ACA Repeal Would Have Disproportionately Harmed Women of
Color
This op-ed was published by the Center for American Progress" (www.americanprogress.org)
By Heidi Williamson

Women of color have benefited immensely from the Affordable Care Act (ACA). Through the ACA, coverage for women of color
grew at more than twice the rate of women overall between 2013 and 2015. Of particular importance is the ACA’s role in
addressing women of color’s reproductive health needs, both through its requirement for insurers to cover 10 essential
health benefits and provide no-cost preventive services and through its option for states to expand Medicaid. As a result, the
uninsured rates among black women, Asian American and Pacific Islander (AAPI) women, and Latinas have declined
significantly, and women of color have increased their regular usage of a doctor’s office, clinic, or health center.

Yet despite this progress, conservatives in Congress recently waged an all-out assault on health care with little regard for the
impact it would have on women of color. Three congressional repeal bills—the House-passed American Health Care Act
(AHCA), the Senate’s Better Care Reconciliation Act (BCRA), and the Senate’s so-called skinny repeal bill—failed to become
law but nonetheless threatened to reverse the gains attained through the ACA for millions of women of color and their
families.

After it became clear that neither the AHCA nor the BCRA could muster sufficient support to reach the president’s desk, the
Senate made a last-ditch effort to pass the skinny repeal bill, legislation that would have repealed part of the ACA without a
replacement bill. That measure did not pass the Senate, in a dramatic vote in which three Republicans—Sens. Lisa
Murkowski (AK), Susan Collins (ME), and John McCain (AZ)—voted no. All of these bills would have harmed women of color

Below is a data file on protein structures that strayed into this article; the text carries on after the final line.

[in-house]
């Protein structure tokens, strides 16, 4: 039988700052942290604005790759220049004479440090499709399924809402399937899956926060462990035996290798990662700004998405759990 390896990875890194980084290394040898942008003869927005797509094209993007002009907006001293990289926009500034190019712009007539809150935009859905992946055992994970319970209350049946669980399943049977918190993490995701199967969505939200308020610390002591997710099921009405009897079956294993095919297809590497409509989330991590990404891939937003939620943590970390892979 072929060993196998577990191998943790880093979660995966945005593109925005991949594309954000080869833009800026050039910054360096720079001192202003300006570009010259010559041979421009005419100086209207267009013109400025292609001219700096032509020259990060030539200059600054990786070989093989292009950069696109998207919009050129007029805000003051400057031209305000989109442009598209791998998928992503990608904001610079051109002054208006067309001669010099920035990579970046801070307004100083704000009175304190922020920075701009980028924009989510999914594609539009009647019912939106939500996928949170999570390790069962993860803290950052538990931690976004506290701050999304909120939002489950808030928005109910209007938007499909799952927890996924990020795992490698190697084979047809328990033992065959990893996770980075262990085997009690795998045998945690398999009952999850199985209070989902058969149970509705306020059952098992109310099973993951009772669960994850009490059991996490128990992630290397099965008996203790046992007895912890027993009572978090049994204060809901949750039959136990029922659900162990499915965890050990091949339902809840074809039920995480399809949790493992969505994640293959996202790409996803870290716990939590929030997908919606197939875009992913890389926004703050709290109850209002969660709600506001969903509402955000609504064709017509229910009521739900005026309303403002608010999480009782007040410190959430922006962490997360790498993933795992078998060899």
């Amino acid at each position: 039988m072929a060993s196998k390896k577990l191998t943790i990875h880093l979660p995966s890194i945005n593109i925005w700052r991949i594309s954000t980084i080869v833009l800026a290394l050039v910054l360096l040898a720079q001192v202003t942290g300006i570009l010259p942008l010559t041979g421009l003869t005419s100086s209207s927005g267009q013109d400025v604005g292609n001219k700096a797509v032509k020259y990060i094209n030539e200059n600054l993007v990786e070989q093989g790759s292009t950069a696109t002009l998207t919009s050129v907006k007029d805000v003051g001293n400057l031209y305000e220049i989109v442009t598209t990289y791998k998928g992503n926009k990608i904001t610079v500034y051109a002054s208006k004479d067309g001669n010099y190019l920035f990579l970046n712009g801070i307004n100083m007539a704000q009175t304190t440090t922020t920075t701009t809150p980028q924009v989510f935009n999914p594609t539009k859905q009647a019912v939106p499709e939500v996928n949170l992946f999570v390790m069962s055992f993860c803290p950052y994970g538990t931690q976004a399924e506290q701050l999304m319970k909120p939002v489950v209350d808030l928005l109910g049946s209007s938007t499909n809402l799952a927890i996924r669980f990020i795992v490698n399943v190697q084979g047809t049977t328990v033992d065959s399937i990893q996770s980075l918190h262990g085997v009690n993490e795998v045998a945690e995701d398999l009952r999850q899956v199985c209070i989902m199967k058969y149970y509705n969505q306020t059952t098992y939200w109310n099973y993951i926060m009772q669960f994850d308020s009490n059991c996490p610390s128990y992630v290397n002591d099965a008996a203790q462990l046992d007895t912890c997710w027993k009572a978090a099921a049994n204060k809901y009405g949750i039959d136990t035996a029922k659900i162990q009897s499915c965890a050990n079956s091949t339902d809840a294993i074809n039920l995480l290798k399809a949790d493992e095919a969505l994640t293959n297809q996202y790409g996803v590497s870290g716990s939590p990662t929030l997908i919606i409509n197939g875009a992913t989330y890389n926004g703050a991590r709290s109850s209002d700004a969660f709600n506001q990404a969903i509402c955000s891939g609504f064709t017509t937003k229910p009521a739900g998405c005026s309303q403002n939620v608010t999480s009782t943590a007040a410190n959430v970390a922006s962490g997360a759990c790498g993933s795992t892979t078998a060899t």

and exacerbated already pervasive health disparities.

Women of color face extraordinary health disparities
Historically, women of color have faced significant obstacles regarding their access to reproductive health care. As a result,
health disparities and racial biases are still prevalent, even with the gains achieved through the ACA. While unintended
pregnancy rates are down overall, the rates for Latinas and black women still outpace the rate for white women: The rate of
unintended pregnancies for Latinas is 58 percent, and the rate for black women is 79 percent—more than double the 33
percent rate for white women. The pregnancy-related mortality rate for black women is more than triple the rate for white
women.

Further, black women ages 45 to 64 have the highest rates of breast cancer and maternal mortality, while Latinas have the
highest rates of cervical cancer. Cancer is also the leading cause of death for AAPI women. Women of color have higher rates
of pre-existing conditions such as diabetes, asthma, hepatitis B, and HIV/AIDS—and because of the coverage gap, they are
more likely to die from these conditions. The coverage gap applies to states without Medicaid expansion, where people’s
incomes are too high to qualify them for Medicaid but not high enough for them to participate in the ACA marketplace. All these
conditions would be exacerbated if women of color were locked out of health care coverage.

Generally, communities of color experience worse health care outcomes because of income inequality, barriers to care, lack
of insurance, and lack of a consistent medical provider. Women of color are also more likely to be underinsured, uninsured,
and eligible for Medicaid. If women of color live in states where Medicaid has not been expanded to cover more individuals
and families, they are more likely to receive lower-quality care, especially if they are low-income. And many women of color